The Collector (1965) from Johnny Web (Uncle Scoopy; Greg Wroblewski)

The Collector was quite a refreshing, black, little gem in 1965.

It is difficult for you younger guys to understand what 1965 was like, but it may help you to realize that The Sound of Music was awarded the Best Picture Oscar that year. It was a big bland year filled with big bland movies, none of which was even interesting enough to motivate people towards an usurpation of a syrupy Julie Andrews musical for the annual statuette. To be honest, I suppose the Best Picture should have been Dr Zhivago, a big bland historical epic which at least had some greater depth than the big bland musical.

There were two movies that year which lent people some hope for the future of films. One was The Pawnbroker, a decidedly unbig unbland movie about the psychological aftermath of concentration camp survival, which included nudity (exceedingly rare in 1965) and received the infamous "condemned" rating from the Catholic church, thus making it a must-see for horny 16 year olds like me.

Like The Pawnbroker, The Collector was neither big nor bland. Unlike the Pawnbroker, it had no serious aspirations to psychological analysis or social criticism. It was a creepy genre picture about a mad butterfly collector who decided to start collecting women instead of butterflies. It was shot mostly at an English countryside estate, and was virtually a two character play. Terence Stamp played the social misfit in his black-haired pre-Zod days. Samantha Eggar was nominated for the Best Actress Oscar for her portrayal of the victim.

And I've already told you pretty much the entire film. Stamp buys a secluded Elizabethan mansion, chloroforms Eggar, and imprisons her in a secret cellar which was once designed as a secret Catholic chapel. They negotiate the terms of her stay, and he explains why he has kidnapped her. It turns out that he's a simple clerk who has been a social pariah (he got all his money from winning a football lottery), and she's a beautiful art student whose daddy is a doctor. He thinks she will fall in love with him if she'll only give it a chance, but she would never give it a chance if they met in London. Of course, she doesn't fall in love with him, but she does come to empathize with him. She can see he's a complete loony who needs help and kindness. On the other hand, she can also see that she better escape before she ends up dying in his musty old cellar.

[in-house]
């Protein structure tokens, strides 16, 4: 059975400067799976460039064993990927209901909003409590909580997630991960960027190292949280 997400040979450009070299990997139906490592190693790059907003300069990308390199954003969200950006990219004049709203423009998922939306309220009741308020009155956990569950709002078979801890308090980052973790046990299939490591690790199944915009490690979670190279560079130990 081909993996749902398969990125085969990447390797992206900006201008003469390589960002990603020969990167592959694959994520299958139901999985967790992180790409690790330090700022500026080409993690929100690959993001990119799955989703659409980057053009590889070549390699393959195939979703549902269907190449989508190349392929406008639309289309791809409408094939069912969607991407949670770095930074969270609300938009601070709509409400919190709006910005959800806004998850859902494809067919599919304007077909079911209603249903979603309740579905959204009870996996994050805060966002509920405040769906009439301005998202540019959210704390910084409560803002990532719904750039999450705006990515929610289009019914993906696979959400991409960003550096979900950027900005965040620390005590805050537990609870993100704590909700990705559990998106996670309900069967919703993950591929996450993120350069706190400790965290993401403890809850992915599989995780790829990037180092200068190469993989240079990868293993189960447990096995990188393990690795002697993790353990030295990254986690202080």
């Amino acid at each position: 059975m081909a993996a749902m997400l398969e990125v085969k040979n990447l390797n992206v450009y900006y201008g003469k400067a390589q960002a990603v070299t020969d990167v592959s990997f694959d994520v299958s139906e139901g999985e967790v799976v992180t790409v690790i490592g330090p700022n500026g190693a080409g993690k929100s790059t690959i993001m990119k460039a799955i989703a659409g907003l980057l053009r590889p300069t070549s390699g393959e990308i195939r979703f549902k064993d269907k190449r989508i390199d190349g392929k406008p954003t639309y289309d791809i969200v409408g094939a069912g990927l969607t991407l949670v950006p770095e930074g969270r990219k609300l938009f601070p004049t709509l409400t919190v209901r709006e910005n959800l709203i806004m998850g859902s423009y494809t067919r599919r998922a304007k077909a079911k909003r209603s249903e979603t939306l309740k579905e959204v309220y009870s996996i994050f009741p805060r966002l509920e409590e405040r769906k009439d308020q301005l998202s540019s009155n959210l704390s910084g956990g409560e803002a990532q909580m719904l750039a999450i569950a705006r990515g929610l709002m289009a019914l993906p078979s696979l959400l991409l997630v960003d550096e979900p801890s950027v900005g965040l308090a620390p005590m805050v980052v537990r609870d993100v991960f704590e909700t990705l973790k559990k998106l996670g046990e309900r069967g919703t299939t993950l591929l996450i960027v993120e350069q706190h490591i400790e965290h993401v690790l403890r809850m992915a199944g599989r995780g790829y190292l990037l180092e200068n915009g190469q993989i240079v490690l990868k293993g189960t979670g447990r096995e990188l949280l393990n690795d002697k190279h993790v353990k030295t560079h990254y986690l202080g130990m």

They go through a long ritual of near-escapes, pacts, broken promises, fights, false seductions, false illnesses, and the like, until ...

 ... well, I can't really tell you how it ends, can I?


In the full-screen, full negative VHS version, Eggar's left breast is visible about 99 minutes into the film. In the widescreen DVD version (presumably a very close reproduction of the theatrical experience), the same scene is cut off at her armpits. 
Hollywood legend William Wyler directed this film. Talk about a career. In the 30's, he directed Olivier in Wuthering Heights. In the early 40's, Mrs Miniver. Mid-40's, Best years of Our Lives. Early 50's, Roman Holiday. Late 50's - Ben Hur. And that just scratches the surface of his career. He was nominated for the best director statuette 12 times, and won three of them. He did serious drama, romances, genre pictures, epics, you name it.